Bruce went upstairs to read. Jimmy came up shortly thereafter and told him that defendant had a gun. They went downstairs, but before they reached the bottom of the staircase, Bruce heard a shot and "[k]ind of a crashing noise." He saw Brian lying dead on the floor in the dining room. Defendant made Bruce and Jimmy move the body to the doorway between the kitchen and the dining room.
Brian had been shot once in the back of the neck, incurring a wound which caused instantaneous or almost instantaneous death.
Gail, who had been in her bedroom packing, came out when she heard the shot. Defendant was holding a gun later identified as a Model 94 30.30 Winchester deer rifle. He was pointing the gun back and forth and fired a shot past the table where Gail and her mother were sitting, into the wall. According to Gail, Viola then said, " 'Now that you killed Brian, you might as well kill all of us,' " to which defendant replied, " 'Well, I intend to.' " He then shot Gail in the left arm, and shot and killed Viola. When Bruce and Jimmy ran, with Bruce in the lead, defendant shot and killed Jimmy. Bruce was able to hide under a bed and then run to the neighbors for help.
Gail testified that defendant then "made me take my clothes off" and "raped me." Defendant was apprehended a few minutes later in Gail's bedroom, with his belt unbuckled and his zipper down. About 1 1/2 hours later defendant's blood alcohol content was tested and found to be .20. At trial, a psychiatrist testified that defendant is an alcoholic and that he was intoxicated at the time of the incident. There was conflicting expert testimony as to the extent of alcohol-induced amnesia suffered by defendant following this incident.
Corroborative evidence includes the fact that the quilt on Gail's bed had a large bloodstain where her left arm would have been had she lain thereon her back; defendant's sweatshirt was stained on the front of the right shoulder by blood which matched Gail's in three tested respects. Her panties were found by the bed. When the quilt and panties were tested for the presence of semen, however, the results were negative.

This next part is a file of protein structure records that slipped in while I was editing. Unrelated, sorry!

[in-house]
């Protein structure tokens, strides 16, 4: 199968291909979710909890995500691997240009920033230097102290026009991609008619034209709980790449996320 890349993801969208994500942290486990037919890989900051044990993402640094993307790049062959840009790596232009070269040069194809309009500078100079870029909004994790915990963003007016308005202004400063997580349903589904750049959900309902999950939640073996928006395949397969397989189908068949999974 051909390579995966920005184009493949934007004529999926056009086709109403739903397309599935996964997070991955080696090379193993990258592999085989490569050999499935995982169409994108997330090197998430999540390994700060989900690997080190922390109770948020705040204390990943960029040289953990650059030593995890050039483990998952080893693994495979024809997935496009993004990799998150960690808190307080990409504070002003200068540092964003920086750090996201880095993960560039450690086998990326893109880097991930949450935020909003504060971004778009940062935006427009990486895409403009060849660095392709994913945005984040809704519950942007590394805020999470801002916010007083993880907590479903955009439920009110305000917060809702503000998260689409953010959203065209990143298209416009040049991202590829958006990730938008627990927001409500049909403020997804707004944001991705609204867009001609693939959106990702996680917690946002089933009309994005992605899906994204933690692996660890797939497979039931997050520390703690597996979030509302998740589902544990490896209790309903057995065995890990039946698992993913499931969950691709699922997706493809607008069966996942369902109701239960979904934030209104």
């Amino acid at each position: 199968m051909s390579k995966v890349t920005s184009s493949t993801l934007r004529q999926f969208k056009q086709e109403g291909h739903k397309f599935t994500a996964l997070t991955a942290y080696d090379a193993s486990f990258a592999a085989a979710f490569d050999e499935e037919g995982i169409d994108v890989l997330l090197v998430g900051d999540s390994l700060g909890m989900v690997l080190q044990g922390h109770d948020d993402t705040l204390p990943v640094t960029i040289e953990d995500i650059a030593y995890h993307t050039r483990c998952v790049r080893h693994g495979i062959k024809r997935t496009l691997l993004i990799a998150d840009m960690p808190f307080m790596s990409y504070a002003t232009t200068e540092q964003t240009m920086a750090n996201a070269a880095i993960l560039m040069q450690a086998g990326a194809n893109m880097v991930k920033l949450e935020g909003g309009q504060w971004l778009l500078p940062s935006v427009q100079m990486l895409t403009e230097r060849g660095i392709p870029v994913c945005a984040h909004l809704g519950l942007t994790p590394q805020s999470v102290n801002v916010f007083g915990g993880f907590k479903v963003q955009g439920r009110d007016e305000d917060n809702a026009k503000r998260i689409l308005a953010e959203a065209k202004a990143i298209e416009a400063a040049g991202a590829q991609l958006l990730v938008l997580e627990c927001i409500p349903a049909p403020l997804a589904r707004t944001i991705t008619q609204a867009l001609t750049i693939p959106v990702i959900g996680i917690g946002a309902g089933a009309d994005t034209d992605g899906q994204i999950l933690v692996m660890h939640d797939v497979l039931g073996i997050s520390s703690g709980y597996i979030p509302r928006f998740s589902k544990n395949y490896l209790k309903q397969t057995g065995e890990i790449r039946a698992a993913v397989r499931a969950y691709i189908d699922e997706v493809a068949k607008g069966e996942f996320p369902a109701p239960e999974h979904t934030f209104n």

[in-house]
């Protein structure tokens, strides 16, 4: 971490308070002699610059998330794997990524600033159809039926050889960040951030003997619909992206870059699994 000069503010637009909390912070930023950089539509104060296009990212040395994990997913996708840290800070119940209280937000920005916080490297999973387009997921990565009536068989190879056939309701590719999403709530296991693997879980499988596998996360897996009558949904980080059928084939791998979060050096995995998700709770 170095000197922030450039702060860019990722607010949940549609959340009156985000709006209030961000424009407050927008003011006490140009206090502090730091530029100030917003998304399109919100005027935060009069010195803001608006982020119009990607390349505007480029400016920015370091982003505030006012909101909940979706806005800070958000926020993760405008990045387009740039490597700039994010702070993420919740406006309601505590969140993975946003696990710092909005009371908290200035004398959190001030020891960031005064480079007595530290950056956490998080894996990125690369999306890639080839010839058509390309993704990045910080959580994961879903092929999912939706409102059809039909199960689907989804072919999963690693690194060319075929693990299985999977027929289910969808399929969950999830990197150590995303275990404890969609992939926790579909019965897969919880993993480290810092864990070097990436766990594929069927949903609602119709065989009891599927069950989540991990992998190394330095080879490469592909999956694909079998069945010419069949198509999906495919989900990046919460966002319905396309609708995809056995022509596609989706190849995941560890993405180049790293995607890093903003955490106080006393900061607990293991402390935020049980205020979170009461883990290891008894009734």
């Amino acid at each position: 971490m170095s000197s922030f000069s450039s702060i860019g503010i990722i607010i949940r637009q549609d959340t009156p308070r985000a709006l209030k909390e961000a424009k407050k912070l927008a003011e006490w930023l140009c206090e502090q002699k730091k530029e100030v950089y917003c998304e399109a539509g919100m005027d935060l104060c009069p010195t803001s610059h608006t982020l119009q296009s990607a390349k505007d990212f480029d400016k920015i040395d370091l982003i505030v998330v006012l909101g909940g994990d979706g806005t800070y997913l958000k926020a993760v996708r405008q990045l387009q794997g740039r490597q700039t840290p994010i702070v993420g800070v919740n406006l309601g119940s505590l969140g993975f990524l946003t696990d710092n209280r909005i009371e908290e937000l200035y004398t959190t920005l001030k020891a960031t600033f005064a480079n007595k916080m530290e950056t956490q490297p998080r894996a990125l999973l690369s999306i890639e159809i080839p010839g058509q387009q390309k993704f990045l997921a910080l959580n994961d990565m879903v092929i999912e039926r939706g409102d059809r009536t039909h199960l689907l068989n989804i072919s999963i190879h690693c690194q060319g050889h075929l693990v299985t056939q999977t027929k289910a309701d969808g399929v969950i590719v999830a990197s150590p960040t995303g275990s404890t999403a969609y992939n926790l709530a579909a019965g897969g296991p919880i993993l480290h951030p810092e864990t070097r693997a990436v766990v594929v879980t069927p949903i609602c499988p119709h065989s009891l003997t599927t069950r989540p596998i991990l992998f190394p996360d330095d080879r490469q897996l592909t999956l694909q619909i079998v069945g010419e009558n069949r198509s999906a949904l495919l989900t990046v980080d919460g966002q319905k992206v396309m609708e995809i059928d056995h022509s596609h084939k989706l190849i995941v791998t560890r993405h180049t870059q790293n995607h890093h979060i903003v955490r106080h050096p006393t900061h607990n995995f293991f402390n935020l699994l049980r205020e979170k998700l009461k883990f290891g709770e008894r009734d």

On December 12, 1974, defendant was indicted, and trial for the death of Brian Nelson began on October 8, 1975, defendant having waived his right to a speedy trial. The jury returned a verdict of guilty of first degree murder.
Gail was being treated by the Range Mental Health Center and her appearance as a witness was delayed pending clearance by the doctors.
The issues this case presents are as follows:
(1) Was the evidence of intent to kill and of premeditation sufficient to support the verdict of guilty of first degree murder?
(2) Did the trial court err in denying defendant's motion for a mistrial following testimony as to prior misconduct?
(3) Did the trial court err in receiving evidence of the sexual assault on Gail?
1. Minn.St. 609.18 and 609.185, which are applicable in determining whether defendant committed first degree murder, state in part:
"[ 609.18] For the purposes of sections 609.185 and 609.19, 'premeditation' means to consider, plan or prepare for, or determine to commit, the act referred to prior to its commission."
"[ 609.185] Whoever does either of the following is guilty of murder in the first degree and shall be sentenced to imprisonment for life:
"(1) Causes the death of a human being with premeditation and with intent to effect the death of such person or of another."
This court has held that intent to kill and premeditation are both subjective elements which cannot be proved directly; they are inferred from objective evidence of the circumstances of a killing. State v. Gavle, 234 Minn. 186, 48 N.W.2d 44 (1951). This task of inference is for the jury. As we held in State v. Norgaard, 272 Minn. 48, 52, 136 N.W.2d 628, 632 (1965): "* * * If the jury, acting with due regard for the presumption of innocence and for the necessity of overcoming it by proof beyond a reasonable doubt, could reasonably conclude that defendant was proven guilty of the offense charged, a reviewing court will not disturb its verdict." See, also, State v. Taylor, 258 N.W.2d 615 (Minn. 1977); State v. Maloney, 295 Minn. 262, 204 N.W.2d 202 (1973). The reviewing court must assume the jury chose to believe the witnesses whose testimony supports the verdict. The jury's responsibility is qualified, however, by the principle that to sustain a conviction "* * * the sum of the inferences reasonably to be drawn from the circumstances [must be] consistent with guilt and inconsistent with any rational belief of innocence." State v. Witte, 280 Minn. 116, 118, 158 N.W.2d 266, 268 (1968).